The reason international negotiations to tackle climate change are not working is because they have been premised on long-established norms of state sovereignty and states’ rights.
Consequently they are characterised by “diplomatic delay, minimal action -– especially relative to the scale of the problem – and mutual blame between rich and poor countries, resulting in a ‘you-go-first’ mentality that has prevailed even as global greenhouse gas emissions have exploded.”
This is Paul Harris’s perception in his book World Ethics and Climate Change: From International to Global Justice . He argues that the communitarian principle which underlies the concept of the sovereign state is too limiting to be able to deal adequately with environmental issues which extend beyond state borders. It’s not that states have completely ignored the problem of dangerous climate change.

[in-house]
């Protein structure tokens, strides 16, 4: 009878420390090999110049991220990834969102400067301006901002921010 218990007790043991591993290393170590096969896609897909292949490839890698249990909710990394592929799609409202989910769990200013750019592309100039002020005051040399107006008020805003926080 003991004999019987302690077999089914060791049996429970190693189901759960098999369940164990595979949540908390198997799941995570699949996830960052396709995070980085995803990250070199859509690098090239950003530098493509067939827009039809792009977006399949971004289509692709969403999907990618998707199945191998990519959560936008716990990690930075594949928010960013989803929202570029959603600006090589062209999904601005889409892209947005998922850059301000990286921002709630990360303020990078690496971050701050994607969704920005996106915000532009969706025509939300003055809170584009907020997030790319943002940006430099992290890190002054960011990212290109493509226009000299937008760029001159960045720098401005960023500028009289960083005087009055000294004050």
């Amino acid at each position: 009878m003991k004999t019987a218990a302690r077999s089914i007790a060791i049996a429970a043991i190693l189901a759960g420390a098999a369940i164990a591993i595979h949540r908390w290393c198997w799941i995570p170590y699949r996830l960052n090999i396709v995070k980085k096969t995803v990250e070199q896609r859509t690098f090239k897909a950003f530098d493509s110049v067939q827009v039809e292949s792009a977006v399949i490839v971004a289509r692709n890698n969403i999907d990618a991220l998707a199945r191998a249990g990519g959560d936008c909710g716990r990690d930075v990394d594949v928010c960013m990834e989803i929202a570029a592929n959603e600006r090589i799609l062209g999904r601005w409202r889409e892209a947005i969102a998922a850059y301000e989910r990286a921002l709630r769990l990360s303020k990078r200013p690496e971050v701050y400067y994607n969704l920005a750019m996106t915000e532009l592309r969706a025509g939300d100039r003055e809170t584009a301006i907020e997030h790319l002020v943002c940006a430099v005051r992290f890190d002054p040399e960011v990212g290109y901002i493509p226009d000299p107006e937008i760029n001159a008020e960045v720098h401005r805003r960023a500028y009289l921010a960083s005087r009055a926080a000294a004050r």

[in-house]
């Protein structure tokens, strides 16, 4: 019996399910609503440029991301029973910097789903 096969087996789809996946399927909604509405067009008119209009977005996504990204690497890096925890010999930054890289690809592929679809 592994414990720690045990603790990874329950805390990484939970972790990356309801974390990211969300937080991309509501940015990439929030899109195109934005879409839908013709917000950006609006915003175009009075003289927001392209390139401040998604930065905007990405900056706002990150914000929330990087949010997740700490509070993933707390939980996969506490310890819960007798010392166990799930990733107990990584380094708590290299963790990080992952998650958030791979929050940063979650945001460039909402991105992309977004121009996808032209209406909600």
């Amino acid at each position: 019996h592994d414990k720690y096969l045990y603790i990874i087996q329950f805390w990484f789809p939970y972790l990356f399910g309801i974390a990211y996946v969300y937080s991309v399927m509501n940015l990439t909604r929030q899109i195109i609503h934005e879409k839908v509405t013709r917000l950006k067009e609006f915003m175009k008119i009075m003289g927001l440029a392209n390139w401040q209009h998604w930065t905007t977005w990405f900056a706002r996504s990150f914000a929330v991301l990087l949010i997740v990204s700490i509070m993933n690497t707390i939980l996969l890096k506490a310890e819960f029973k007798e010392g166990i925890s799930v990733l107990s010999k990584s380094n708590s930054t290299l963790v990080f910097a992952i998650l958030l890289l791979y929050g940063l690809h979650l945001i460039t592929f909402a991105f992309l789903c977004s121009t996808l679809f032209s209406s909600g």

They have recognised that collective action is required, and have agreed that climate change is a common but differentiated responsibility, with developed states obligated to act first before developing countries are expected to limit emissions.